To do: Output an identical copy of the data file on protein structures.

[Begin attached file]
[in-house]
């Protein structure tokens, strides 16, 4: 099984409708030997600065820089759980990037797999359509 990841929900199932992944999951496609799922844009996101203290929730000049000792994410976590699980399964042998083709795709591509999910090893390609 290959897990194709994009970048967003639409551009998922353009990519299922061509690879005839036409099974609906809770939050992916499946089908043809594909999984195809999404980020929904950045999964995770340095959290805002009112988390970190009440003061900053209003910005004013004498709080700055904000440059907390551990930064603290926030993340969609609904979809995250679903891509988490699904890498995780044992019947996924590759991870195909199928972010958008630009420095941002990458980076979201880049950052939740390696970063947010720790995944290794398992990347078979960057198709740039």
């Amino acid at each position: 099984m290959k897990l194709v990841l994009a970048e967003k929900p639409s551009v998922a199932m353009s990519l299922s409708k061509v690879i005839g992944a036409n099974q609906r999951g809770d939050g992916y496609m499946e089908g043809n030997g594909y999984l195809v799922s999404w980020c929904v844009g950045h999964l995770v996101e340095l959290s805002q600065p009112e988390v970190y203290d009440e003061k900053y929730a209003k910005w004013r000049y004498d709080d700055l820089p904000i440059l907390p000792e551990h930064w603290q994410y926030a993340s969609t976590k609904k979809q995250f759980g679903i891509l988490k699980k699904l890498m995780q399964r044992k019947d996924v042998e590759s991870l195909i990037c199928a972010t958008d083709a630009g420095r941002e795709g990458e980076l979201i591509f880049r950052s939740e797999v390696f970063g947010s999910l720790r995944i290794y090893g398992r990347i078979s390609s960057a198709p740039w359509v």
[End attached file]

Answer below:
[in-house]
């Protein structure tokens, strides 16, 4: 099984409708030997600065820089759980990037797999359509 990841929900199932992944999951496609799922844009996101203290929730000049000792994410976590699980399964042998083709795709591509999910090893390609 290959897990194709994009970048967003639409551009998922353009990519299922061509690879005839036409099974609906809770939050992916499946089908043809594909999984195809999404980020929904950045999964995770340095959290805002009112988390970190009440003061900053209003910005004013004498709080700055904000440059907390551990930064603290926030993340969609609904979809995250679903891509988490699904890498995780044992019947996924590759991870195909199928972010958008630009420095941002990458980076979201880049950052939740390696970063947010720790995944290794398992990347078979960057198709740039």
């Amino acid at each position: 099984m290959k897990l194709v990841l994009a970048e967003k929900p639409s551009v998922a199932m353009s990519l299922s409708k061509v690879i005839g992944a036409n099974q609906r999951g809770d939050g992916y496609m499946e089908g043809n030997g594909y999984l195809v799922s999404w980020c929904v844009g950045h999964l995770v996101e340095l959290s805002q600065p009112e988390v970190y203290d009440e003061k900053y929730a209003k910005w004013r000049y004498d709080d700055l820089p904000i440059l907390p000792e551990h930064w603290q994410y926030a993340s969609t976590k609904k979809q995250f759980g679903i891509l988490k699980k699904l890498m995780q399964r044992k019947d996924v042998e590759s991870l195909i990037c199928a972010t958008d083709a630009g420095r941002e795709g990458e980076l979201i591509f880049r950052s939740e797999v390696f970063g947010s999910l720790r995944i290794y090893g398992r990347i078979s390609s960057a198709p740039w359509v």